IHEI’s projects: How can Yonseians get involved?

IHEI developed 14 projects in a macroscopic consideration of the society’s private and public sectors, civil society, and local communities. The 14 projects can be classified into three major tracks: curricular, non-curricular, and discussion platforms.
1.    Curricular focus
Projects with a curricular focus, such as “Dream Lecture in Yonsei” and Social Innovation Competency (SIC) course, aim to provide an educational basis for social innovation leadership. The SIC course, for example, offers specialized knowledge on social enterprise business-planning and social issue-solving product prototyping. IHEI intends to encourage students to use such opportunities as a foothold to eventually tackle greater social issues.
2.    Non-curricular focus
Projects with a non-curricular focus, on the other hand, provide diverse activities in which students can gain practical experience by executing projects on their own. In July, IHEI hosted a ceremony to commemorate the launch of its “Towners at Work Station” project. This project marked the beginning phase of IHEI’s social innovator certificate system with the goal of issuing the “Towner” certificate to its participants. IHEI selected 51 student-led teams involved in social issues and provided each team with funds to support their work.
One of these teams, a student-led community service organization called Rhythm of Hope, was provided with monetary support. The financial aid was used to cover the transportation fees for voluntary work in foreign countries. Lee Jin-hyuk (Sr., Dept. of Social Welfare), the co-founder of the organization, explained to the Annals that IHEI’s support greatly alleviated the inefficiency of their service work, as they could donate their funds directly to those who are in need of help. He also mentioned that IHEI’s support is not unconditional, but rather it funds them according to its evaluations of the team’s work and progress throughout the year.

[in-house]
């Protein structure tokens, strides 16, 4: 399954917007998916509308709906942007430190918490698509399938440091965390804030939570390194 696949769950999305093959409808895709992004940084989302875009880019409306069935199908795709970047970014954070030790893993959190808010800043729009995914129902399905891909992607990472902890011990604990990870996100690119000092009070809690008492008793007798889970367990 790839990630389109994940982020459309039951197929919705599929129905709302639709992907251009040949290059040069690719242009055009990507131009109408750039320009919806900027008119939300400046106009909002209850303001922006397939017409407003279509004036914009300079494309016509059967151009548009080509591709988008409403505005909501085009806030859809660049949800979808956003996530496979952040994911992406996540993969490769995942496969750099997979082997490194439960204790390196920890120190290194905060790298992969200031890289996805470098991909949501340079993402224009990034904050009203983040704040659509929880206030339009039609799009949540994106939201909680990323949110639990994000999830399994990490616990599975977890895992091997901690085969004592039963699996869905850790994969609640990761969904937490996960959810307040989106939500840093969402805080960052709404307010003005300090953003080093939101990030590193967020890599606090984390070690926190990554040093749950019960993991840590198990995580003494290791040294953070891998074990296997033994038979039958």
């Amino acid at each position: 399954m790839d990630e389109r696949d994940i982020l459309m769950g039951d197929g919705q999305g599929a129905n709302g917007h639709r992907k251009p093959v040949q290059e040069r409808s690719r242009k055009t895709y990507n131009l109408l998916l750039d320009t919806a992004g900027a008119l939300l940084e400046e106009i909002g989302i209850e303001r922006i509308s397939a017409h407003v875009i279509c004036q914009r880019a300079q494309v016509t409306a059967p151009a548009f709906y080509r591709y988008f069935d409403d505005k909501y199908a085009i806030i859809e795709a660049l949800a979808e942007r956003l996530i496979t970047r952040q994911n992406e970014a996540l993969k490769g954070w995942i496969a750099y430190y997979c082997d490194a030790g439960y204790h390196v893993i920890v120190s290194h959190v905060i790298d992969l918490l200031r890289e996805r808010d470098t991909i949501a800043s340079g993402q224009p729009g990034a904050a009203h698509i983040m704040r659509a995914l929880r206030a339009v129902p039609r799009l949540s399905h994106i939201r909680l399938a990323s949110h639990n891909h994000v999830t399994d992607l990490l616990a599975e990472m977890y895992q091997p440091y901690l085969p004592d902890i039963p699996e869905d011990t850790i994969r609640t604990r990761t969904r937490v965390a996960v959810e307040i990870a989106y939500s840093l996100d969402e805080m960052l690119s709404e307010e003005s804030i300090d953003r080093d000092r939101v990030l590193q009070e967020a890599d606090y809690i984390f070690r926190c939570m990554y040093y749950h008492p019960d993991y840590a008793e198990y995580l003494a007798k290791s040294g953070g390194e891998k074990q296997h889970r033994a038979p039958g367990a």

3.    Online/offline platforms
IHEI’s third focus provides open platforms for discussion and reflection through the online platform, “Digital Literacy/Social Innovation Town,” and the offline platform, “Social Innovation Studio.” Lee, the Education Innovation Team Head, announced that IHEI will concentrate on creating platforms that facilitate communication among Yonsei’s students, and that he looks forward to students’ active involvement in other projects.
 
 

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“I feel regretful that the students now have to bear the additional pressure of filling out their resumes with extracurricular experiences. However, I do believe that the hardships will eventually pay off as the experience is invaluable in the generation we live in,” says Lee. Living in a world characterized by increasing environmental hazards and uninhibited technological advancements, possessing an awareness of social issues has become a critical ability necessary for future leaders. At Yonsei, IHEI provides this platform. Feel free to explore the institution if you want to get more involved in solving these social issues while also substantially improving your own career opportunities.
 
*Holistic Education (HE): A comprehensive education course that makes sports, art, and community service mandatory course requirements for Yonsei students

Yang Ji-weon jiwoney@yonsei.ac.kr